Sometimes the Goliardic atmosphere can be misleading. To put it in other words, some films are not tailored to this festival. That was the case with the South Korean Spider Forest, by Song Il-gon, an arty, sloooow-paced supernatural drama about death, memory and the Eternal Feminine which would have been better suited to the San Sebastian International Film Festival (where it was originally included) or Udine’s Far East Film Festival. However, don’t think that people here just want flesh and blood. Freaks have a warm heart, and they prove it by sitting in religious silence as, on screen, an old ham rolls his eyes and overacts like mad for almost two hours. The film is David Grieco’s unbearably pretentious Italian-Russian co-produced Evilenko, starring none other than Malcolm McDowell. "He’s my best friend, that’s why he accepted to do my film instead of the ten he usually does every year," says Grieco. Bad choice, Malcolm. Based on the true story of Andrei Chikatilo, the infamous Rostov Ripper, Evilenko is not, however, a ‘horror movie’. Grieco tells the audience that all the violence has been kept off-screen because "this is a political film"; which may explain the pregnant metaphors on the fall of Communism that are thrown into the viewer’s face every three minutes, but not the Freud-by-numbers dialogue or the cataleptic pace. However, since Evilenko has been declared "a film of national cultural interest" and partly financed by the State, Grieco must be right after all.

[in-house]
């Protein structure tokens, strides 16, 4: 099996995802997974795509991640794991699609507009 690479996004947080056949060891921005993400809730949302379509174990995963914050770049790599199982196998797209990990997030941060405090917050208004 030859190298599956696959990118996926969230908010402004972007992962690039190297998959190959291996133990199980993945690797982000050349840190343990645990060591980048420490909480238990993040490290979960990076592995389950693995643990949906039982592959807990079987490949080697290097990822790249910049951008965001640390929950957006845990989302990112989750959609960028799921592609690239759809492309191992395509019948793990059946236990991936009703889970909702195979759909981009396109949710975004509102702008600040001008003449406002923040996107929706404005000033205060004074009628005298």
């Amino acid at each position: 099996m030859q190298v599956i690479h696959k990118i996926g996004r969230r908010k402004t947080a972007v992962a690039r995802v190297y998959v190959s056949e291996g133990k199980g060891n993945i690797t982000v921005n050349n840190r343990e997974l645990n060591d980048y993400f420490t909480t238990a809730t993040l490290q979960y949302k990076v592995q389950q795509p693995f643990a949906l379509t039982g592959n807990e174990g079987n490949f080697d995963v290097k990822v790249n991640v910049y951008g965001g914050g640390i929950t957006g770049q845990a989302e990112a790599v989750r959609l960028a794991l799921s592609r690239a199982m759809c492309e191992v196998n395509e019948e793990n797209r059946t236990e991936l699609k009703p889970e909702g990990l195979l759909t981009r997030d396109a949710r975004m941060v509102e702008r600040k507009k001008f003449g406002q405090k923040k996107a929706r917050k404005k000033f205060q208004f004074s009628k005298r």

The other Italian film in competition was Sergio Stivaletti’s heartfelt homage to old-fashioned omnibus horror movies, I tre volti del terrore, made on a budget so tight that to use the word "shoestring" would imply an excessive luxury on the producer’s behalf. Unfortunately, that’s the state of Italian horror-fantastic cinema at the moment: if even Dario Argento can’t find backers, while Soavi has made up his mind to become a tv director for hire, it’s no wonder I tre volti del terrore looks like a homemade movie, shot among friends and packed full of in-jokes: Claudio Simonetti has a cameo as a werewolf victim in the first episode, while Lamberto Bava and Stivaletti appear as themselves in the second (and worst) episode, on the set of the fictitious Demons X (Bava scolds poor Stivaletti because of a lousy f/x), Stivaletti’s son is a boy floating in the sky in the mind-numbing epilogue, which is perhaps Stivaletti’s answer to 2001’s ending. The overall result, though, is rather poor, since the script simply puts together a number of references, from such Amicus features as Torture Garden and Dr. Terror’s House of Horrors (from which it borrows the framing device, with John Phillip Law playing the part of a mysterious mesmerist named Peter Price who meets three young passengers on a train), to Bava’s Twitch of the Death Nerve, to The 7th Voyage of Sinbad, to the aforementioned 2001, while cinematography, acting and music are amateurish at best.